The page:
Our reader bought a brand-new Toyota Yaris Cross in November 2020. Since then the car has had three recalls. They want to know if it’s normal for brand new cars to have so many recalls. And can they still have confidence in the car?
What are recalls?
A recall is when a car maker contacts every owner of a particular model(s) of car to tell them their vehicle needs to go to one of its dealerships or franchised workshops to have remedial work done to it. As long as the work is carried out by the manufacturer’s dealer it is free.
Why does work need doing?
Cars are immensely complicated things with thousands of moving parts. Although they’re tested to destruction, unforeseen faults can appear as cars are used in ‘real life’. This might be in the way the car has been designed or it might be from faulty components.
The recall is designed to rectify the faults before the component fails and potentially causes an accident or perhaps doesn’t protect the car’s owner if they do have an accident.
Is a number of recalls something to worry about?
Recalls are unfortunately a fact of life. We understand that they might be unsettling. After all, if the manufacturer has spotted one, two, or in this case three unforeseen problems, what’s to say there aren’t more lurking around?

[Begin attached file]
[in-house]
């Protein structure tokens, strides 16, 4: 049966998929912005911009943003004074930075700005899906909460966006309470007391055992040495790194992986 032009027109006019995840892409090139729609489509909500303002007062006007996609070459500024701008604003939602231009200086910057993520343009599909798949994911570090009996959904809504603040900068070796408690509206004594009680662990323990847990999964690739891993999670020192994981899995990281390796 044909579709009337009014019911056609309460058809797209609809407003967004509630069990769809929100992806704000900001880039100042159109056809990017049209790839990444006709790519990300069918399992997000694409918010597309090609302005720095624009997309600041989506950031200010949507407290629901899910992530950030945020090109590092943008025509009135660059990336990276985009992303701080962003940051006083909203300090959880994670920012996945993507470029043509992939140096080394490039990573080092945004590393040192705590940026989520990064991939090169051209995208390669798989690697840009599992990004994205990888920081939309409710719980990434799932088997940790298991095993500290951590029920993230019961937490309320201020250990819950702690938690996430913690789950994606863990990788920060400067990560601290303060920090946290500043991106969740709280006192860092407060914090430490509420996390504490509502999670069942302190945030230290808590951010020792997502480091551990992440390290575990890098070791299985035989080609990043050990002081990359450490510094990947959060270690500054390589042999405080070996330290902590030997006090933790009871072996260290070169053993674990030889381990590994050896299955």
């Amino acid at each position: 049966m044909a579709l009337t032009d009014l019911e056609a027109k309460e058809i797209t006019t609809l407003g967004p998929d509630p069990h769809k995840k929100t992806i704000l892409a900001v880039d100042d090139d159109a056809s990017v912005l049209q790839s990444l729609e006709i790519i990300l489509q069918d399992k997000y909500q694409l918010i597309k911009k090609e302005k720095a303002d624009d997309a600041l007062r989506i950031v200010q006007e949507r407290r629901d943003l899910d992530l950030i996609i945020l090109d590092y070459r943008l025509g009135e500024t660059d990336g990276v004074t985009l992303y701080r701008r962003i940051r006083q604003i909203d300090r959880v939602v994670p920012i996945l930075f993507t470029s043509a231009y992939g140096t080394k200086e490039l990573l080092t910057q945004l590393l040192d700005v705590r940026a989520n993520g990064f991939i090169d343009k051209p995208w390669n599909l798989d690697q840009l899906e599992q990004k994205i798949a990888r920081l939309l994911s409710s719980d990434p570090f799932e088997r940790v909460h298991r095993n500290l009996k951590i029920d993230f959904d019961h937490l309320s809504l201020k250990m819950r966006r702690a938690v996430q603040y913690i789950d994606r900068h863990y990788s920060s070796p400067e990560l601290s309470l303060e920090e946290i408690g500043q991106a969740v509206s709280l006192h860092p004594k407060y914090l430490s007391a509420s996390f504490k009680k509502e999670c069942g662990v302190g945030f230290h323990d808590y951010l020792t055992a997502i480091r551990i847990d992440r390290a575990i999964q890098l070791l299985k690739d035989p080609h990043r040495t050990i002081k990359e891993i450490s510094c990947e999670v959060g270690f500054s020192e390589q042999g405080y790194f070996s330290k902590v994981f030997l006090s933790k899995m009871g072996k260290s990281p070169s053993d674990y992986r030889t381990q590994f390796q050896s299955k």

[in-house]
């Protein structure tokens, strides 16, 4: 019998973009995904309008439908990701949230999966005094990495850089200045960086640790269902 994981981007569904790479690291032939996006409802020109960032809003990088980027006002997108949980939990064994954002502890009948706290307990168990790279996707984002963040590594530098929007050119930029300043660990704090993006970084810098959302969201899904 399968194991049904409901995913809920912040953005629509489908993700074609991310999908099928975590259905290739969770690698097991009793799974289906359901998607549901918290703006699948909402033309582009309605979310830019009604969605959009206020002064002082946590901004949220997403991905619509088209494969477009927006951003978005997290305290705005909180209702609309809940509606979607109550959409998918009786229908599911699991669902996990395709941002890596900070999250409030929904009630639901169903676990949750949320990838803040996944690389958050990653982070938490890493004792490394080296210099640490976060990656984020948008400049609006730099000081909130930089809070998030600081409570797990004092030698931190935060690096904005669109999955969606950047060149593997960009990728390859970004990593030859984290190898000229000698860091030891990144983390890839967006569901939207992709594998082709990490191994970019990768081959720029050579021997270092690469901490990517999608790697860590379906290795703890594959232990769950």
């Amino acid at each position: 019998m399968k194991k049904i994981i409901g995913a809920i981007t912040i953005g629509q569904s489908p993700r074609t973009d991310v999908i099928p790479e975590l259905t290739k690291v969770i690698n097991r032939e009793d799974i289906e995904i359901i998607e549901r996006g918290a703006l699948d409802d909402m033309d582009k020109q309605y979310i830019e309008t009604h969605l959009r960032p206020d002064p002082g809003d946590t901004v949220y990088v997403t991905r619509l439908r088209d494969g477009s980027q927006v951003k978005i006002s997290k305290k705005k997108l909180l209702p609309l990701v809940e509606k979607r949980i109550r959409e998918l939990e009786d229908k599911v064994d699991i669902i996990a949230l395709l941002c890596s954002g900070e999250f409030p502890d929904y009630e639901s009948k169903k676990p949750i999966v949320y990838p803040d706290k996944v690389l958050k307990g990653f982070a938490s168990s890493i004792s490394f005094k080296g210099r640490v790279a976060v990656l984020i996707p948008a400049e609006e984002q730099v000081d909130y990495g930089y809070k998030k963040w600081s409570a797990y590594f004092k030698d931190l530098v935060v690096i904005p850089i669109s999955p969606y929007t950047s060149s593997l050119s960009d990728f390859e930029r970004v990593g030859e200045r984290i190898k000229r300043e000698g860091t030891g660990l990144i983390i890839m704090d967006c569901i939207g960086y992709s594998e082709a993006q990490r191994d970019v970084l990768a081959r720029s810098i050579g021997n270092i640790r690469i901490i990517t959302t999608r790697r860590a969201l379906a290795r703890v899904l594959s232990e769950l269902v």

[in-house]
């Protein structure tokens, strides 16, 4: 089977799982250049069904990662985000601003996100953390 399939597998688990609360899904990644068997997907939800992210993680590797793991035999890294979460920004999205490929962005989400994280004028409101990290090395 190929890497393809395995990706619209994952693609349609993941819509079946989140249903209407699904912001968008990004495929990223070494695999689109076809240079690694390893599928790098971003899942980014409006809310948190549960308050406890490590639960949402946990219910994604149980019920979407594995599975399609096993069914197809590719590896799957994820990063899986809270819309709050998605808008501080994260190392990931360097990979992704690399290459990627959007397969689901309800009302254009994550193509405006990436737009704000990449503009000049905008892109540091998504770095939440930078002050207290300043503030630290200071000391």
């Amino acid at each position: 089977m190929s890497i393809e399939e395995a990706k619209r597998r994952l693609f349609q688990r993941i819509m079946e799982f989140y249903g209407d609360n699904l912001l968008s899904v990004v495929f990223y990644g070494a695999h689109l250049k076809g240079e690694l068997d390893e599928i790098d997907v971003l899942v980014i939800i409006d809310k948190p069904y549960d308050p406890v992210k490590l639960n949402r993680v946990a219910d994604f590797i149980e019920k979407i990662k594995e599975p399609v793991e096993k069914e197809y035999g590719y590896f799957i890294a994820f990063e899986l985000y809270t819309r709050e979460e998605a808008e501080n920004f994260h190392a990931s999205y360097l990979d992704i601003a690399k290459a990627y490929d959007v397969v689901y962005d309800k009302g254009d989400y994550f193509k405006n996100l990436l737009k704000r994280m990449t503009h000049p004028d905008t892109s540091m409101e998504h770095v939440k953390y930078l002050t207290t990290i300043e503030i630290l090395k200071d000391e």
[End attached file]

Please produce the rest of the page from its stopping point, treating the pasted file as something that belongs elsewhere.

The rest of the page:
On the other hand, they could be considered as reassuring. They show that car makers take the safety and reliability of their products seriously and they’re doing their best to look after owners of their cars. Remember: just because a car has had three recalls doesn’t make it a bad car.
Can you reject a car because of recalls?
Our reader is wondering if they can reject their car in return for financial recompense. Unfortunately, they’ve owned the car now for 16 months and we don’t think there are sufficient grounds for rejecting it.
After you’ve owned a car for six months, you have to prove the fault you’re rejecting the car for was present when you bought it. Of course by announcing a recall, the manufacturer is kind of doing that for you. However, it is fixing the problem for free.
The Toyota recall
The recall in question affects all Yaris models of the current generation and is a good example of what recalls are for. According to the government’s vehicle recall website, the three things it’s for are: the centre rear seatbelt possibly being damaged by rubbing on a bracket; the emergency calling system possibly not functioning when required; and the headlights possibly not switching from high to low beam.
We understand that these faults are irritating and they shouldn’t happen. But headlights aside, none has an impact on day-to-day life with the car. If the reader likes the car and this is the only reason they can think of for getting rid, we’d suggest they think again.